Access to Medicines That Have Pseudoephedrine
AAFA took a new poll that shows that people in the U.S. do not like proposed laws that would change how you can buy pseudoephedrine (PSE). Pseudoephedrine is a popular over-the-counter drug used for nasal congestion. New laws would change it to a prescription-only medicine.
Nasal allergies affect about 50 million people in the U.S.1 Respiratory diseases, like asthma, take a toll on public health. They can cost billions of dollars in health expenses, lower quality of life and lower work and school performance. Asthma and some allergies can also cause life-threatening reactions.
Patients Want Access
AAFA’s 2010 and 2013 national PSE polls showed that most asthma, allergy, cold and flu patients do not like the proposed laws.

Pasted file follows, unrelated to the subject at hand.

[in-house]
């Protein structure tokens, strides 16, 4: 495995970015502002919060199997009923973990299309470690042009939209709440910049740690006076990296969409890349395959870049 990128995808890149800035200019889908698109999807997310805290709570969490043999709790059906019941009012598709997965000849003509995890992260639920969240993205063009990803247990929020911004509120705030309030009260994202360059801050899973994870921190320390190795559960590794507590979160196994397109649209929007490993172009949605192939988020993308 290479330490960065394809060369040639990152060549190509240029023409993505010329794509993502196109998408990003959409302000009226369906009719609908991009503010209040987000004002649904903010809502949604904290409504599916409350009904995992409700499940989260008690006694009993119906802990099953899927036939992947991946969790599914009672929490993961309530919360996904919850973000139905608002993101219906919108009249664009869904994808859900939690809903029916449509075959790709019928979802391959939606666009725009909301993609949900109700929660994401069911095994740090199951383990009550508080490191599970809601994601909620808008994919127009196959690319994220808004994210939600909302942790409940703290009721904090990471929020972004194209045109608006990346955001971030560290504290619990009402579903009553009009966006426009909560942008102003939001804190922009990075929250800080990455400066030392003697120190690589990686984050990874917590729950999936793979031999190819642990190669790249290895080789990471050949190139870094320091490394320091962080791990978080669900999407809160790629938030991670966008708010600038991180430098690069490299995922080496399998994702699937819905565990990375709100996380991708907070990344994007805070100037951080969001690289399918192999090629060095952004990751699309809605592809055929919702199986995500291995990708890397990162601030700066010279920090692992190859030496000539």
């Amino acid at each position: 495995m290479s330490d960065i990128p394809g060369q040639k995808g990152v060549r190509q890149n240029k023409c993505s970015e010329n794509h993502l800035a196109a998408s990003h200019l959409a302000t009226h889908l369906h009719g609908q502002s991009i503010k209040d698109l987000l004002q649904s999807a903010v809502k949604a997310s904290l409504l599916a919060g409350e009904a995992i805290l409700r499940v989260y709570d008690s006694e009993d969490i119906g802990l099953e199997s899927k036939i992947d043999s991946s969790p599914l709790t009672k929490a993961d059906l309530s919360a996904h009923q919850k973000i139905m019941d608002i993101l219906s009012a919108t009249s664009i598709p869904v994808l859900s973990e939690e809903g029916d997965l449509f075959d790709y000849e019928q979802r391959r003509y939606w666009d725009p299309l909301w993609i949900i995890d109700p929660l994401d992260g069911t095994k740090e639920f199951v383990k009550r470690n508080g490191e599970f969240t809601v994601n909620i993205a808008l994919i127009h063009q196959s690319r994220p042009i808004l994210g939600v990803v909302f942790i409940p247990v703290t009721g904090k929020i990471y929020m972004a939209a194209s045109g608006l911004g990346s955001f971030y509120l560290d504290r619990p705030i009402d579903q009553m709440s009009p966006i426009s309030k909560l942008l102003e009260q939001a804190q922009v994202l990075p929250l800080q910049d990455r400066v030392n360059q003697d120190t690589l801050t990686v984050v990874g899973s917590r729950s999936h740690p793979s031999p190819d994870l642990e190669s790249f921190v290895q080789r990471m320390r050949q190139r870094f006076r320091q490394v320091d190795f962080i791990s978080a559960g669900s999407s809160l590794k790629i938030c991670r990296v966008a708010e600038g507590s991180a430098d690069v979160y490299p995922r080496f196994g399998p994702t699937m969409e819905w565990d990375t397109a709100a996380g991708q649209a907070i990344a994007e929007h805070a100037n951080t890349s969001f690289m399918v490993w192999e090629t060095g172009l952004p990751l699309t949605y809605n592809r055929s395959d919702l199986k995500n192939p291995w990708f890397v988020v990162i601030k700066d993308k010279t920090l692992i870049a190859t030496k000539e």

AAFA and Harris Interactive did another study in 2015 in five states:
About the 2015 Survey Update
AAFA surveyed 2,027 U.S. adults age 18 and older. The people in this survey bought over-the-counter medicine for cold, cough, flu, asthma and/or nasal allergies in the last 12 months. The results showed that most patients want access to over-the-counter medicines that have PSE.
Here’s more information:
2015 Press Release
2015 Five-State Survey Summary
2013 Report: Patient Survey Updates—Assessing Burden
2013 Press Release
2010 Report: Patient Survey Report (PDF)
2010 Press Release
AAFA Local Policy Statement (PDF)
Related Link: “Stop Meth, Not Meds”
 American College of Allergy, Asthma, and Immunology. Allergy Facts. http://acaai.org/news/facts-statistics/allergies